OBJECTIVES: To compare the pathologic evaluation of 60 sequential laparoscopic radical prostatectomy (LRP) specimens with 60 sequential and 60 stage and grade-matched open radical retropubic prostatectomy (RRP) cohort specimens. METHODS: Of 68 patients undergoing LRP, 3 requiring open conversion and 5 receiving neoadjuvant hormonal therapy were excluded, leaving 60 for analysis. Among 72 sequential open RRP specimens, 60 from patients not receiving neoadjuvant hormonal therapy and without nodal metastases were analyzed. A third cohort of 60 RRP specimens matched with the LRP specimens for clinical stage and biopsy grade was also evaluated. RESULTS: The specimen weight and preoperative serum prostate-specific antigen level were similar for each cohort, and approximately 75% of patients from each cohort were clinical Stage T1c. Forty-six LRP and matched open RRP (76.7%) and 39 sequential open RRP (65%) specimens were biopsy Gleason sum 6, and the remainder were primarily Gleason sum 7. The pathologic grade and stage distribution were similar for each cohort. Ten LRP (16.9%) and 12 open RRP (20%) specimens from each cohort had positive inked margins (P > 0.10). Positive apex margins were noted in 3, 7, and 7 and multiple positive margin sites in 0, 5, and 6 of the LRP, matched open RRP, and sequential open RRP specimens (P < 0.05), respectively. CONCLUSIONS: Pathologic evaluation of the LRP and open RRP specimens from patients not receiving neoadjuvant hormonal therapy demonstrated similar overall positive margin rates, but LRP had a lower rate of apex and multiple-site positive margins.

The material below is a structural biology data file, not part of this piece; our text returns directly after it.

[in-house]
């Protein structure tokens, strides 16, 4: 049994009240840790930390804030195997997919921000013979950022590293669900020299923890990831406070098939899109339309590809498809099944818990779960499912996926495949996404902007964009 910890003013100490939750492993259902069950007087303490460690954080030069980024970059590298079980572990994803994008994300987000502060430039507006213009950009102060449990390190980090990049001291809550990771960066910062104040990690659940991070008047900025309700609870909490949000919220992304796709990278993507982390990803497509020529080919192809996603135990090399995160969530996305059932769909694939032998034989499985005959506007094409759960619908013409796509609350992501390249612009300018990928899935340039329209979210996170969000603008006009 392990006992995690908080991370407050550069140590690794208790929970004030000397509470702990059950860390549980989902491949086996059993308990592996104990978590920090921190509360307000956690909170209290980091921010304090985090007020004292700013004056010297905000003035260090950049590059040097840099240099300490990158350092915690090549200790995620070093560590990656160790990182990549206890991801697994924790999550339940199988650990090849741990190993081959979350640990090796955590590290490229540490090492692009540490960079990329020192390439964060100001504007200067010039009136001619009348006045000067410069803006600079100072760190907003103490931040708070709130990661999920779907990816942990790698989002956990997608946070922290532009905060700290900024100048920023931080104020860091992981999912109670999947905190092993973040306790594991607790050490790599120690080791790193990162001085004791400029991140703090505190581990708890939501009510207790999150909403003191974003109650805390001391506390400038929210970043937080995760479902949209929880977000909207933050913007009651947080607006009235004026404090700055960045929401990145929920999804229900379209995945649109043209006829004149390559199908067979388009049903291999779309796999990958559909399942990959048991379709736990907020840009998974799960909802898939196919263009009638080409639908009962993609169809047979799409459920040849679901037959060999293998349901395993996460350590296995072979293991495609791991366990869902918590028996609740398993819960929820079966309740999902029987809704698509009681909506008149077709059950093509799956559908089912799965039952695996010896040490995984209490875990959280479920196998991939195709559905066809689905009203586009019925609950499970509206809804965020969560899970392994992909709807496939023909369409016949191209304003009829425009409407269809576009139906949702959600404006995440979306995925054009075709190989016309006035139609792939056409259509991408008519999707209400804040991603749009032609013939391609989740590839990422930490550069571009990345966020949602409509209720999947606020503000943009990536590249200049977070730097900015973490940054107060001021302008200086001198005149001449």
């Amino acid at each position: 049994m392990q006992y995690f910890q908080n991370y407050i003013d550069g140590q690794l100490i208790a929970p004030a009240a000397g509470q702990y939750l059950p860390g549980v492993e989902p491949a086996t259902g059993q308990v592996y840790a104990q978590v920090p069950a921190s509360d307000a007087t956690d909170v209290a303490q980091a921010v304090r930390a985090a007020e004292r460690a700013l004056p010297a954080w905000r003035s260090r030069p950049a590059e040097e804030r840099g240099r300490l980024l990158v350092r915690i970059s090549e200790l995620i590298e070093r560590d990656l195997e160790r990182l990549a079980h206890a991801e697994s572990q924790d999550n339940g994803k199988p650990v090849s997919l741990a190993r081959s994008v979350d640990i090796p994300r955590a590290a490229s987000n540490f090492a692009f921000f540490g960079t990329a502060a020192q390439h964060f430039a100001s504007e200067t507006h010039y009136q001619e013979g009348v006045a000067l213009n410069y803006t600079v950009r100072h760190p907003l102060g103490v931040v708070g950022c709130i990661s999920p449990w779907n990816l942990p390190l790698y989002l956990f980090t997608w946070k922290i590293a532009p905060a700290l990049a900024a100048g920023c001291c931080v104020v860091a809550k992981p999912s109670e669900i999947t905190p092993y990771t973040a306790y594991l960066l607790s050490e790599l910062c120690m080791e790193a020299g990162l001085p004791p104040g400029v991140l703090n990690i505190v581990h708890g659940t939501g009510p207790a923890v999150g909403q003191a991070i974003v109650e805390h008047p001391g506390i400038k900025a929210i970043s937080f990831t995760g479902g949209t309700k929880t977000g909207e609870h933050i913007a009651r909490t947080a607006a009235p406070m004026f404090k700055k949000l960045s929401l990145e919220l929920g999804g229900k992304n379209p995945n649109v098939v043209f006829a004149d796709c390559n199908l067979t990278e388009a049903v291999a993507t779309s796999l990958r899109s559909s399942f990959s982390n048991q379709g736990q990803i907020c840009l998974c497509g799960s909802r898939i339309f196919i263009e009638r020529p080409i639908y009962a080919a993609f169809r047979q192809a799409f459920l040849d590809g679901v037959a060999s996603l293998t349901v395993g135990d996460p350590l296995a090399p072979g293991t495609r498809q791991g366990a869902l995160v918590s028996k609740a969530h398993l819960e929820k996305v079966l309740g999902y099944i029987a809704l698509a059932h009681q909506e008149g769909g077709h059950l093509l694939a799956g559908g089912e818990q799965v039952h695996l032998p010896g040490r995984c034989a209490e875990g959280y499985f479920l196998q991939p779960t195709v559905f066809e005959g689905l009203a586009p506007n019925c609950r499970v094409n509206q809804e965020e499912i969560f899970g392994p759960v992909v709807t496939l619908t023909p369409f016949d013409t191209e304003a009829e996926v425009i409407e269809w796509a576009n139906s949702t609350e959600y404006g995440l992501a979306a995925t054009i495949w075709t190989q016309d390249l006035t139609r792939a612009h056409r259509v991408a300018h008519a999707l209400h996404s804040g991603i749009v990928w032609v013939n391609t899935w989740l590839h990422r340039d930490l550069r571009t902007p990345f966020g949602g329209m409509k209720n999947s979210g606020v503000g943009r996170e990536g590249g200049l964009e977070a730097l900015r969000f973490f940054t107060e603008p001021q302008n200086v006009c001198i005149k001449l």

Title Urinary Excretion of Endothelin is Elevated During Hypothermic Perfusion Preservation in Kidneys Subjected to Preretrieval Warm Ischemic Injury.
    Date July 2000
    Journal Transplantation Proceedings
    Title The Minimally Invasive Management of Ureteropelvic Junction Obstruction in Horseshoe Kidneys.
    Date
    Journal World Journal of Urology
    Excerpt

    Data regarding the treatment of ureteropelvic junction obstruction (UPJO) in horseshoe kidneys are limited. We performed a retrospective analysis of our experience with minimally invasive treatment of UPJO in patients with this anomaly.

    Title Conjunctival Melanoma: Bladder and Upper Urinary Tract Metastases.
    Date
    Journal Journal of Clinical Oncology : Official Journal of the American Society of Clinical Oncology